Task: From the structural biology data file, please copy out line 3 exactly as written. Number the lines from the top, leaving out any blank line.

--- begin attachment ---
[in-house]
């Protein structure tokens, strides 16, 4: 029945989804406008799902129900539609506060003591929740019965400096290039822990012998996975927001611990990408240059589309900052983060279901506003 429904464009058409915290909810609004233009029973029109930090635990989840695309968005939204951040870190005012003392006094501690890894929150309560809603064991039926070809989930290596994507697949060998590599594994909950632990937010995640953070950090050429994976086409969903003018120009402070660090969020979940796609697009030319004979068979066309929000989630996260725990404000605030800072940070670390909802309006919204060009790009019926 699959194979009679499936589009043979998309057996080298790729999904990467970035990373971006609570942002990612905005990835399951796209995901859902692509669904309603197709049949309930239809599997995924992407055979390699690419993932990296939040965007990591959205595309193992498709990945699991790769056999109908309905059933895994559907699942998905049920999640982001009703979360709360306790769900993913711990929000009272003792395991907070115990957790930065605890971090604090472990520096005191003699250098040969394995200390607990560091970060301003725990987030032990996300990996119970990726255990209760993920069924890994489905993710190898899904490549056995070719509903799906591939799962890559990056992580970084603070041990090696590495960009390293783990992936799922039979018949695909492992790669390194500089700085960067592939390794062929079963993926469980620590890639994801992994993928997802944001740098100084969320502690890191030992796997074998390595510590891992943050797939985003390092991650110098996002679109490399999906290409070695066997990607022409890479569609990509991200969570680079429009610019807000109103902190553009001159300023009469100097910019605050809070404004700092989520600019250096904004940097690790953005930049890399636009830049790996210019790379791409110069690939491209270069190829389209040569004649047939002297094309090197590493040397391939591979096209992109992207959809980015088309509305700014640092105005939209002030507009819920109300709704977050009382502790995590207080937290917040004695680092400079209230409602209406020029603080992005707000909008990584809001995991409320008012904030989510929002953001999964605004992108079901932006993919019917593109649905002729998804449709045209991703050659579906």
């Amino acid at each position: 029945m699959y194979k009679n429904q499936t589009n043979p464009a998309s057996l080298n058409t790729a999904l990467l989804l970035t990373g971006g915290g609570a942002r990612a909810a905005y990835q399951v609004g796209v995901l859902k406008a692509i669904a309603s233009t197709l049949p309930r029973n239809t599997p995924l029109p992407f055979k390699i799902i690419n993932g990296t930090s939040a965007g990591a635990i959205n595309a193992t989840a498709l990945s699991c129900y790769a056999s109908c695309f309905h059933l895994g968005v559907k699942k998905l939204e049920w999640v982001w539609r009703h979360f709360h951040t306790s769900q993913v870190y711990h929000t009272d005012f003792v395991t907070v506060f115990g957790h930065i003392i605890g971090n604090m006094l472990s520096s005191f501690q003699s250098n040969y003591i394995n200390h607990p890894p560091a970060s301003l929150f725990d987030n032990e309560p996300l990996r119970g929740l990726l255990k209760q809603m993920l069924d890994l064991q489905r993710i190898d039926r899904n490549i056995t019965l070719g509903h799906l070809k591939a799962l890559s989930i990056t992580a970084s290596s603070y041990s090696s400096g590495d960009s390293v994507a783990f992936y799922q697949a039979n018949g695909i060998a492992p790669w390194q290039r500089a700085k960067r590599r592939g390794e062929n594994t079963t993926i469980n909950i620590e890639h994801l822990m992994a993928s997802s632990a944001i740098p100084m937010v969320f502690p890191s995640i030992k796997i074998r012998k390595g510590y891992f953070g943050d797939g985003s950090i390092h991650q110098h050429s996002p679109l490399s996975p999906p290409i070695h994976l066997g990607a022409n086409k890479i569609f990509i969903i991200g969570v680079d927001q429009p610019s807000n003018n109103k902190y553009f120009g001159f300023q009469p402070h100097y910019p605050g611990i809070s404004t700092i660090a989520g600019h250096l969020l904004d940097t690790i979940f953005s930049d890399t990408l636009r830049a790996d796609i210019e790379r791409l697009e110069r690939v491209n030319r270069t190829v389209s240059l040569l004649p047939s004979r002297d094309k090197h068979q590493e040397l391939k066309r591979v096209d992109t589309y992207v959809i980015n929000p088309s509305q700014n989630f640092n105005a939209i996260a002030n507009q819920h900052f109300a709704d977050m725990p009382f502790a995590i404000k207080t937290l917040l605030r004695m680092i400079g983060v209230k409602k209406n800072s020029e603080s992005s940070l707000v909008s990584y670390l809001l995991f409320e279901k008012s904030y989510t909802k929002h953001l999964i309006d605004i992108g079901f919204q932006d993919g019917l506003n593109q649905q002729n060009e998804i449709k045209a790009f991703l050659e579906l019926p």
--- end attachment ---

């Amino acid at each position: 029945m699959y194979k009679n429904q499936t589009n043979p464009a998309s057996l080298n058409t790729a999904l990467l989804l970035t990373g971006g915290g609570a942002r990612a909810a905005y990835q399951v609004g796209v995901l859902k406008a692509i669904a309603s233009t197709l049949p309930r029973n239809t599997p995924l029109p992407f055979k390699i799902i690419n993932g990296t930090s939040a965007g990591a635990i959205n595309a193992t989840a498709l990945s699991c129900y790769a056999s109908c695309f309905h059933l895994g968005v559907k699942k998905l939204e049920w999640v982001w539609r009703h979360f709360h951040t306790s769900q993913v870190y711990h929000t009272d005012f003792v395991t907070v506060f115990g957790h930065i003392i605890g971090n604090m006094l472990s520096s005191f501690q003699s250098n040969y003591i394995n200390h607990p890894p560091a970060s301003l929150f725990d987030n032990e309560p996300l990996r119970g929740l990726l255990k209760q809603m993920l069924d890994l064991q489905r993710i190898d039926r899904n490549i056995t019965l070719g509903h799906l070809k591939a799962l890559s989930i990056t992580a970084s290596s603070y041990s090696s400096g590495d960009s390293v994507a783990f992936y799922q697949a039979n018949g695909i060998a492992p790669w390194q290039r500089a700085k960067r590599r592939g390794e062929n594994t079963t993926i469980n909950i620590e890639h994801l822990m992994a993928s997802s632990a944001i740098p100084m937010v969320f502690p890191s995640i030992k796997i074998r012998k390595g510590y891992f953070g943050d797939g985003s950090i390092h991650q110098h050429s996002p679109l490399s996975p999906p290409i070695h994976l066997g990607a022409n086409k890479i569609f990509i969903i991200g969570v680079d927001q429009p610019s807000n003018n109103k902190y553009f120009g001159f300023q009469p402070h100097y910019p605050g611990i809070s404004t700092i660090a989520g600019h250096l969020l904004d940097t690790i979940f953005s930049d890399t990408l636009r830049a790996d796609i210019e790379r791409l697009e110069r690939v491209n030319r270069t190829v389209s240059l040569l004649p047939s004979r002297d094309k090197h068979q590493e040397l391939k066309r591979v096209d992109t589309y992207v959809i980015n929000p088309s509305q700014n989630f640092n105005a939209i996260a002030n507009q819920h900052f109300a709704d977050m725990p009382f502790a995590i404000k207080t937290l917040l605030r004695m680092i400079g983060v209230k409602k209406n800072s020029e603080s992005s940070l707000v909008s990584y670390l809001l995991f409320e279901k008012s904030y989510t909802k929002h953001l999964i309006d605004i992108g079901f919204q932006d993919g019917l506003n593109q649905q002729n060009e998804i449709k045209a790009f991703l050659e579906l019926p």